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ALP for Parents' Results

Countless lives are saved with each suicide prevention workshop we’re able to fund.  While the majority of our suicide prevention workshops are for LGBTQ+ college-age students, this one was the first of its kind. Specifically for parents, caregivers, and teachers of LGBTQ+ teens, our goal was to provide them with the education, resources, and support they need to become powerful suicide preventionists in their own homes and classrooms.  

In our latest workshop for parents of LGBTQ youth, we asked the same set of questions before and after the workshop was presented.

The results blew us away.











With each presentation, we are not only offering space and training that exists nowhere else, we are also equipping parents with the very real vocabulary, skills, and situational practice to intervene when their kids need it most.

We are still working to fund our next workshop. If you’d like to...

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A Workshop That Saves Young LGBTQ+ Lives

A 90-Minute Workshop That Saves Young LGBTQ+ Lives

COVID-19 has had a profound impact on mental health in the United States. Although the last year has been a shared trauma, the data shows that these times have been especially detrimental for young adults. 

According to the CDC, young adults experienced an almost 15% increase in suicidal ideation during 2020.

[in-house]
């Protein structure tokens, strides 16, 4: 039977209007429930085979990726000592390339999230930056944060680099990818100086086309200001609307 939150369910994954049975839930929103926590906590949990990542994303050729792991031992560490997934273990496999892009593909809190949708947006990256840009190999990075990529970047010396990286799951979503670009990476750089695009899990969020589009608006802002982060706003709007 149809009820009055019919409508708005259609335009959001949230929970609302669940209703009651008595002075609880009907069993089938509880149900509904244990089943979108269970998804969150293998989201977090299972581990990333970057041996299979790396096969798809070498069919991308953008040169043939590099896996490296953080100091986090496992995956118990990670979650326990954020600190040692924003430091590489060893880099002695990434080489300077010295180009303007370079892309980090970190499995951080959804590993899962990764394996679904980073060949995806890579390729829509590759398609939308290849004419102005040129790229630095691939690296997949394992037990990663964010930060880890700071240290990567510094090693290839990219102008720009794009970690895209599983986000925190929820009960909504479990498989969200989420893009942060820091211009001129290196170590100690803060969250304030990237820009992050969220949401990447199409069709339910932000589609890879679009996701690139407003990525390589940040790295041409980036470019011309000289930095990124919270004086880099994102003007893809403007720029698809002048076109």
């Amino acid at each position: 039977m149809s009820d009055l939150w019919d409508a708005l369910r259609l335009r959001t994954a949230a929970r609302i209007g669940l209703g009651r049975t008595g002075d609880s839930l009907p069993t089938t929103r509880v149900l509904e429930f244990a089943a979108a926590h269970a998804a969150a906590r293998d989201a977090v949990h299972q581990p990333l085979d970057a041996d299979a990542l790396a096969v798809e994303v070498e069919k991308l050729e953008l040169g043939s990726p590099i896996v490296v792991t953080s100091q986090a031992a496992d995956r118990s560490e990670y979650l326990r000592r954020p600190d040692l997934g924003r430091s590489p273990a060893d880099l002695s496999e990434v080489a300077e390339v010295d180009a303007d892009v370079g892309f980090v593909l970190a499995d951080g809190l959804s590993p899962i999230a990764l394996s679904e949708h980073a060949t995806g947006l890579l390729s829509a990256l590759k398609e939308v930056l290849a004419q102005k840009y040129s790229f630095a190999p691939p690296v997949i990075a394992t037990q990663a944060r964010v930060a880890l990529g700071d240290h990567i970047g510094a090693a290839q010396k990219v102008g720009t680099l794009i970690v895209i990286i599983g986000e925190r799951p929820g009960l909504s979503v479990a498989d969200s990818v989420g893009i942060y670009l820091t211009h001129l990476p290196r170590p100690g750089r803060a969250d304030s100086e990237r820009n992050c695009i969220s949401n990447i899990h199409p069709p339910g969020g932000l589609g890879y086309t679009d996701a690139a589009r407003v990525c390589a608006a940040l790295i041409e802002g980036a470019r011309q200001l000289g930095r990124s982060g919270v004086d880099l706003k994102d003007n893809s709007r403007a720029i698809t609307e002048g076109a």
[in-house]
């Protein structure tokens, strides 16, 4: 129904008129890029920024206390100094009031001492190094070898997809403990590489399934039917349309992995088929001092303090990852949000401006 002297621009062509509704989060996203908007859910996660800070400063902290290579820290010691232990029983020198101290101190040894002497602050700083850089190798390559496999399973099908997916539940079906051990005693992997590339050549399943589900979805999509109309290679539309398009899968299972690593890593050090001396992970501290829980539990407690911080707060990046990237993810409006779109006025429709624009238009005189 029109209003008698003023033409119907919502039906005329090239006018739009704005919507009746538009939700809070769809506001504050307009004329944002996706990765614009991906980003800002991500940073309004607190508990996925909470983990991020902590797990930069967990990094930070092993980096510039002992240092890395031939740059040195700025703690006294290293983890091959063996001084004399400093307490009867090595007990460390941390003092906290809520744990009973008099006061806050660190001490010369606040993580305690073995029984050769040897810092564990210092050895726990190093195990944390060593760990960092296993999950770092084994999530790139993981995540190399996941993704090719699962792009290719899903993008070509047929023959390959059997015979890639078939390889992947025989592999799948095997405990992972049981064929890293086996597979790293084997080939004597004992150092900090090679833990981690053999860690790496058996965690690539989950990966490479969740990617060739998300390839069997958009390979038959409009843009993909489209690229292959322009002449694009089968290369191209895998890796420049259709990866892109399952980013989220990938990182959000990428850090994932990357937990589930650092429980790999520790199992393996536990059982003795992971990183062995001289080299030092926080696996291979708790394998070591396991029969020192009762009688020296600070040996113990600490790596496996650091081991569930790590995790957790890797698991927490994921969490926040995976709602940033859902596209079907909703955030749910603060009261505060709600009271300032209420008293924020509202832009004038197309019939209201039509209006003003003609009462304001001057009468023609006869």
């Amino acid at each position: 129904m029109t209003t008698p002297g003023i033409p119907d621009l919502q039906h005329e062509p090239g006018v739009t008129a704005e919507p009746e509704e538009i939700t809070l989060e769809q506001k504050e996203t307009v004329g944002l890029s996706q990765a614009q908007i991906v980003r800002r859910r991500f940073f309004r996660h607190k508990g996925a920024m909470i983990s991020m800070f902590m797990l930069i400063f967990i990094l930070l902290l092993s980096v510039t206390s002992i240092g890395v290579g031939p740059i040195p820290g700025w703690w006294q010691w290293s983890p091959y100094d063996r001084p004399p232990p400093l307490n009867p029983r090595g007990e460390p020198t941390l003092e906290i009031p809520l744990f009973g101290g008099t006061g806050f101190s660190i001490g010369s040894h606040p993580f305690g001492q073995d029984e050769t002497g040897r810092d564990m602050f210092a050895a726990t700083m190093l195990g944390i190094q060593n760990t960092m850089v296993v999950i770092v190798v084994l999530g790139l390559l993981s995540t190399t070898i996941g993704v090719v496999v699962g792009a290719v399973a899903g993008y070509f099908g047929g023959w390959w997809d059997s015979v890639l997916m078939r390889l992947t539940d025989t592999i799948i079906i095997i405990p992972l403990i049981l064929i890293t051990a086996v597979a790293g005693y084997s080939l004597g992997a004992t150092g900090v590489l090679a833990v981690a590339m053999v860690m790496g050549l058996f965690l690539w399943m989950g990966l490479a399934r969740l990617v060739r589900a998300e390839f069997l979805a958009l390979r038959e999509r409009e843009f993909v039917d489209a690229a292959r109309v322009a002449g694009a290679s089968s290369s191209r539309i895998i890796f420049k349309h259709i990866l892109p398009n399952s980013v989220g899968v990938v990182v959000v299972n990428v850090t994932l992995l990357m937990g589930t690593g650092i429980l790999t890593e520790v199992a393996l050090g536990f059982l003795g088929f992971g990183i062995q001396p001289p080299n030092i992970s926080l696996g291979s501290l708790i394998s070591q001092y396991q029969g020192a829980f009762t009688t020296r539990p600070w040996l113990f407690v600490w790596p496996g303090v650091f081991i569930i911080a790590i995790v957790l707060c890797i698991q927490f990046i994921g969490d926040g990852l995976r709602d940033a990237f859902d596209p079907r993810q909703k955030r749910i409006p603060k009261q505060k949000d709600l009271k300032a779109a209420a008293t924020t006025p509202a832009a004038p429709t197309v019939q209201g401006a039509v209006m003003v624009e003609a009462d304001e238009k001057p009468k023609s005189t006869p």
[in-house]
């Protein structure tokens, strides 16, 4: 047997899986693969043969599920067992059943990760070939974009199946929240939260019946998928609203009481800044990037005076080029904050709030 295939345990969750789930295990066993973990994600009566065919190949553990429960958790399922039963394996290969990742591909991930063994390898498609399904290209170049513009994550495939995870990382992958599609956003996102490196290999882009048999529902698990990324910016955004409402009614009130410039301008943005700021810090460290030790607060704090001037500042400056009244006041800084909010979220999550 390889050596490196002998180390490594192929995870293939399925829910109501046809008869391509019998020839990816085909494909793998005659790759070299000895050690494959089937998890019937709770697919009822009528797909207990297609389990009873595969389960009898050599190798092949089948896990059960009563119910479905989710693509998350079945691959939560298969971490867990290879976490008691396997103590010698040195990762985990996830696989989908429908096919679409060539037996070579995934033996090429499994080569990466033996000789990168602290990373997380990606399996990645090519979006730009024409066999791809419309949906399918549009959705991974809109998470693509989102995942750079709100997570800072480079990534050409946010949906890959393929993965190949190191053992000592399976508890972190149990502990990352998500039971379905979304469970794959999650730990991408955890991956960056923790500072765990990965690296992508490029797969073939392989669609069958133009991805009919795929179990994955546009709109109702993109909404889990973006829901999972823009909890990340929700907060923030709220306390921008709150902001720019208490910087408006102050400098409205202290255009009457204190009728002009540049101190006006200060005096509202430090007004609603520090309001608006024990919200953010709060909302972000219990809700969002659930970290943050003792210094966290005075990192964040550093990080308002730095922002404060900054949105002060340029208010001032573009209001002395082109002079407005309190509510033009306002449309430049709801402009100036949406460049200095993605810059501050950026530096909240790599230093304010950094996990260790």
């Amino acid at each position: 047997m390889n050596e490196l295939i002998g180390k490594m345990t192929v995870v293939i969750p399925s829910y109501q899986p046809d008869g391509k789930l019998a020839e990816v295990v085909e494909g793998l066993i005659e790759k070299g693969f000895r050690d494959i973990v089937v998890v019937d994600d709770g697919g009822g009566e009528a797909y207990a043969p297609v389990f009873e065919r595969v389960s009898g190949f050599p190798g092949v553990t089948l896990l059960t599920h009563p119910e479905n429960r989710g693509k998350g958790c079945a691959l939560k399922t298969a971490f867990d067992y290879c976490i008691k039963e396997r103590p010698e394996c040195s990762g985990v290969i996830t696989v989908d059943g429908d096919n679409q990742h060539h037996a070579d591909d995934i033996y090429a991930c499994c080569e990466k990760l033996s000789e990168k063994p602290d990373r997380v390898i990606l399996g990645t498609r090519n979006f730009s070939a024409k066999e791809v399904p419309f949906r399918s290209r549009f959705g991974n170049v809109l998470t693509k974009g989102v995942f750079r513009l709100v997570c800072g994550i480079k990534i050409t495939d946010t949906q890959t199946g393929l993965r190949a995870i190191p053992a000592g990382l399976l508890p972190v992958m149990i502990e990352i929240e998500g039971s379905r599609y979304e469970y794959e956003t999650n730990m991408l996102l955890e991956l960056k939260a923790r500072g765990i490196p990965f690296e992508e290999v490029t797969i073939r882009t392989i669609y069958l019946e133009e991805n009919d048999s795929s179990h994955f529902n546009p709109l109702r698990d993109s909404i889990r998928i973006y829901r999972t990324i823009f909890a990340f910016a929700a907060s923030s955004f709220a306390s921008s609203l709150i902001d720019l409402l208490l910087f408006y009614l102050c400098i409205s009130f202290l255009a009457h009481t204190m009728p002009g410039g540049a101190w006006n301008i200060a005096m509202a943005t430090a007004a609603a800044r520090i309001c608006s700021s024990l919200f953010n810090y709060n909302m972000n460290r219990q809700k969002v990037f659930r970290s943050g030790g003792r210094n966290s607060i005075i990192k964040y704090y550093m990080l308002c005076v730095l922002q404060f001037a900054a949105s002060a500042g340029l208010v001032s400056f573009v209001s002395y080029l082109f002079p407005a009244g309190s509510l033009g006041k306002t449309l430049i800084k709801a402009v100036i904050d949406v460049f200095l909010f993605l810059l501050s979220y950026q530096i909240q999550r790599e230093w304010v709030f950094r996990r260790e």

The data and events of the last year have made it clear that it’s more important than ever to equip our youth with suicide prevention tactics and skills to intervene when it’s needed most.  While suicide lifelines are helpful, people are more likely to reach out to their peers before they ask a stranger for help.

As part of our mission to reduce the rate of suicide in the LGBTQ+ community, the Pride and Joy Foundation regularly holds Ask. Listen. Plan. (ALP) workshops for college-aged individuals. These workshops are geared toward all young adults and provide tools, resources, and tactics...

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How Suicide Prevention Looks in Real Life

Suicide helplines are awesome.  They’re also the last line of defense we have at preventing suicide for ourselves and our loved ones.  There is SO much we can do before we reach the point that we need to ask for help from strangers at the end of a telephone line or in a hospital.

As someone who was in that pit and who has made it her mission to reduce the rate of suicide in the LGBTQ community, this is a daily part of my life.  I know it sounds heavy-handed to say that a suburban mom practices suicide prevention every day but there it is.  I participated in a “therapy” that has a 57% suicide rate.  Many therapists have let me know that “I’m only a survivor until I’m a statistic” and for the rest of my life, I need to keep my mental health a priority.

Add to that the fact that I am a part of, and professionally work with, the LGBTQ population, a marginalized population that has one of the HIGHEST suicide rates,...

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